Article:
Yes indeed, as suggested by the 5.4.0 release version, this is a fully backwards-compatible change . The pouchdb module will still act exactly as it did before, including the dist/ and extras/ APIs. Essentially, a npm install pouchdb will install the kitchen sink. We believe this is the best approach, because it provides a batteries-included experience for beginners, without having to burden them with understanding a vast plugin API.

However, the extras/ API is deprecated, and will be removed in a later version. Furthermore, the PouchDB.utils , PouchDB.ajax , and PouchDB.Errors APIs, which have been undocumented and unrecommended for years, are now removed. Plugin authors should update their code to use the new sub-packages.

That said, there is an important note about the new sub-packages: all of them are pegged to PouchDB’s version number, meaning that when PouchDB cuts a new release, each of the sub-packages will also be released with the same version number. Furthermore, not all of these sub-packages follow semantic versioning , because conceptually they are internal modules, which are only exposed on npm as an implementation detail. The APIs for these packages may change at any time, so you should use exact versioning if you decide to use them directly. These packages will be clearly marked as non-semver in their READMEs.

In the new system, the packages that serve as "plugins" (as well as pouchdb itself) are considered user-facing and semver-compliant. In particular, these packages follow semver:

  • pouchdb
  • pouchdb-adapter-fruitdown
  • pouchdb-adapter-http
  • pouchdb-adapter-idb
  • pouchdb-adapter-leveldb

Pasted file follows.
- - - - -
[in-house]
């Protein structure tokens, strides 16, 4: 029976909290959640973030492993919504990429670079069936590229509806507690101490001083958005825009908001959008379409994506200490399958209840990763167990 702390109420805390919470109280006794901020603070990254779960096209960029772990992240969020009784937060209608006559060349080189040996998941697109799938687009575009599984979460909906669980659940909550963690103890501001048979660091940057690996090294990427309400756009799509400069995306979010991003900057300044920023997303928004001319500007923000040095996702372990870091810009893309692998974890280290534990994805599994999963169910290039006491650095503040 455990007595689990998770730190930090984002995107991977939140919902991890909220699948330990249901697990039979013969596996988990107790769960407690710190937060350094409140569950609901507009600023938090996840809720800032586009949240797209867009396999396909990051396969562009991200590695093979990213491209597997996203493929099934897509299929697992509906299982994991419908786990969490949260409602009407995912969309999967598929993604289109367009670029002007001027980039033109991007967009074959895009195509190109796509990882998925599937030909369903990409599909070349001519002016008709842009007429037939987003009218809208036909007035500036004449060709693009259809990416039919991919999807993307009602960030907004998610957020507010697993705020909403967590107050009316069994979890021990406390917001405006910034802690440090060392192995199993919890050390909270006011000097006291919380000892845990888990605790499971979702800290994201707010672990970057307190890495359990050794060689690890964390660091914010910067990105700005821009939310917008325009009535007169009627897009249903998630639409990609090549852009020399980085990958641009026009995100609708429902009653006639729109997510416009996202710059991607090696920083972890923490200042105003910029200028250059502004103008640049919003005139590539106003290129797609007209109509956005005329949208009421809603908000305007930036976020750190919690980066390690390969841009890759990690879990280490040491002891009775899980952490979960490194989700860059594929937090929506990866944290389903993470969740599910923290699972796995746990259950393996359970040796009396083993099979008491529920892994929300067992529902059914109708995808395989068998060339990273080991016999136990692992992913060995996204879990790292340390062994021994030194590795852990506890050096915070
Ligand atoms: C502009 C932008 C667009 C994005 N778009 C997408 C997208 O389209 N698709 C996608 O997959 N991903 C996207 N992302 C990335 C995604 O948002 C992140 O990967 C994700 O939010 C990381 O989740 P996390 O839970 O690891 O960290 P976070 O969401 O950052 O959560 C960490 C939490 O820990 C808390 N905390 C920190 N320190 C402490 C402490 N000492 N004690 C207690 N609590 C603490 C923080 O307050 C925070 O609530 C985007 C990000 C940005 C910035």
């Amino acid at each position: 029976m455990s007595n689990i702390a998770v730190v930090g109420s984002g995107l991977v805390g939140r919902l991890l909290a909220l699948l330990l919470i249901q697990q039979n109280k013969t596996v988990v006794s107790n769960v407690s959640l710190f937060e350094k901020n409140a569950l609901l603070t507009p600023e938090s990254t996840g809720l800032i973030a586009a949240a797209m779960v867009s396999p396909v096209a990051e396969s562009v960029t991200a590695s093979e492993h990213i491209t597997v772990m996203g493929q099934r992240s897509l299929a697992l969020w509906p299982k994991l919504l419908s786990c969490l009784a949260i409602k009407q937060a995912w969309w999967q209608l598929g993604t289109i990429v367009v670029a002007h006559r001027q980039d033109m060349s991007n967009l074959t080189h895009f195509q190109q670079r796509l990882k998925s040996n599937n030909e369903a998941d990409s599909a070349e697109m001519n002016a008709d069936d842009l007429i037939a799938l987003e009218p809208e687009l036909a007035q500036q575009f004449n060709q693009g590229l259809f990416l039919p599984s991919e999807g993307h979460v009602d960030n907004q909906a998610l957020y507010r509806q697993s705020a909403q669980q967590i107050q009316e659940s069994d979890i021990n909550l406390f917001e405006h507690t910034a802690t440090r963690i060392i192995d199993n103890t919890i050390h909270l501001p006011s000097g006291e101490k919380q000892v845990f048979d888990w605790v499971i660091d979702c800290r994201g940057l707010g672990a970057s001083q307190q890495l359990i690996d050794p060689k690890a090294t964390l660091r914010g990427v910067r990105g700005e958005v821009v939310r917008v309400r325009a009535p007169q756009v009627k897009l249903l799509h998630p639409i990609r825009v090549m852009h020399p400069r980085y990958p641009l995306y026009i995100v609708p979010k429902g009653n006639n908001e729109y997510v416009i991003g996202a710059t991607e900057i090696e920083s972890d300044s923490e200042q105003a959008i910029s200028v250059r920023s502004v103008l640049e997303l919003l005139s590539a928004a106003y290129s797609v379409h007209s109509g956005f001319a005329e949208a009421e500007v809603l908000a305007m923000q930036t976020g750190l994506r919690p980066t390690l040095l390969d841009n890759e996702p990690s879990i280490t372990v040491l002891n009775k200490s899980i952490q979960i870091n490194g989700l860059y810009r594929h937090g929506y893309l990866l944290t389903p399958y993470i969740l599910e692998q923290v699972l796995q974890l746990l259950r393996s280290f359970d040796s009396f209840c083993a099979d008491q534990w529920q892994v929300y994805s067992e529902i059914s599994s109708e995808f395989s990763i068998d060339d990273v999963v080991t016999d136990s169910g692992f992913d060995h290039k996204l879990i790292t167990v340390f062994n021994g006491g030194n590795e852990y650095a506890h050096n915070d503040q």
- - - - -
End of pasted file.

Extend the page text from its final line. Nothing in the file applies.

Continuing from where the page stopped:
• pouchdb-adapter-localstorage
  • pouchdb-adapter-memory
  • pouchdb-adapter-node-websql
  • pouchdb-adapter-websql
  • pouchdb-browser
  • pouchdb-http
  • pouchdb-mapreduce
  • pouchdb-node
  • pouchdb-replication

Other modules, such as pouchdb-ajax , pouchdb-checkpointer , and pouchdb-promise , may be freely used, but they make no guarantees as to semver. As we did with the extras/ API, all of these are used at your own risk.

Scoped packages?

We considered using scoped packages (e.g. @pouchdb/foo ) as opposed to prefixed packages (e.g. pouchdb-foo ) for the new monorepo architecture. In fact, we even asked the community to vote on the issue , and as of today the vote stands at 27 for scopes and 24 for prefixes.

However, the core team ultimately decided that it’s too early to hop onto the scoping bandwagon. There are still plenty of thorny issues with scopes, such as the fact that npm organizations are not free for open-source yet, meaning we would have to register a single pouchdb account and share it among all the contributors. (See the voting issue for discussion about other issues with scopes.) We look forward to these issues being resolved as scoping matures, at which point we may consider moving over to scoped packages.

For the foreseeable future, though, PouchDB’s sub-packages will sport names like pouchdb-browser , pouchdb-ajax , and pouchdb-replication . Even if it’s a bit old-fashioned, we hope that PouchDB’s users will experience fewer surprises and confusion with this more traditional naming convention. And considering the popularity of ember-* , babel-* , and react-* packages, it’s safe to say PouchDB is in good company.

Build-a-bear, build-a-pouch

Since there are dozens of combinations for building your own PouchDB, we encourage the community to mix-and-match, and to publish any presets that they find useful. As of 5.4.0, there are three presets that PouchDB will officially support as first-party packages:

  • pouchdb-browser – the "browser" version of PouchDB
  • pouchdb-node – the "Node" version of PouchDB
  • pouchdb-http – PouchDB as an HTTP interface to CouchDB (sans map/reduce)

In the future, we also plan to move some packages that have previously existed in third-party repos (including pouchdb-server , pouchdb-express-router , and pouchdb-find ) into the main PouchDB repository, so that they can be tested, versioned, and released at the same time as PouchDB.

So please, try out the new customizable PouchDB, and let us know what you think! And if there are any bugs, there’s only one repo you need to worry about, so please direct your bugs to the PouchDB issues page . Happy unbundling!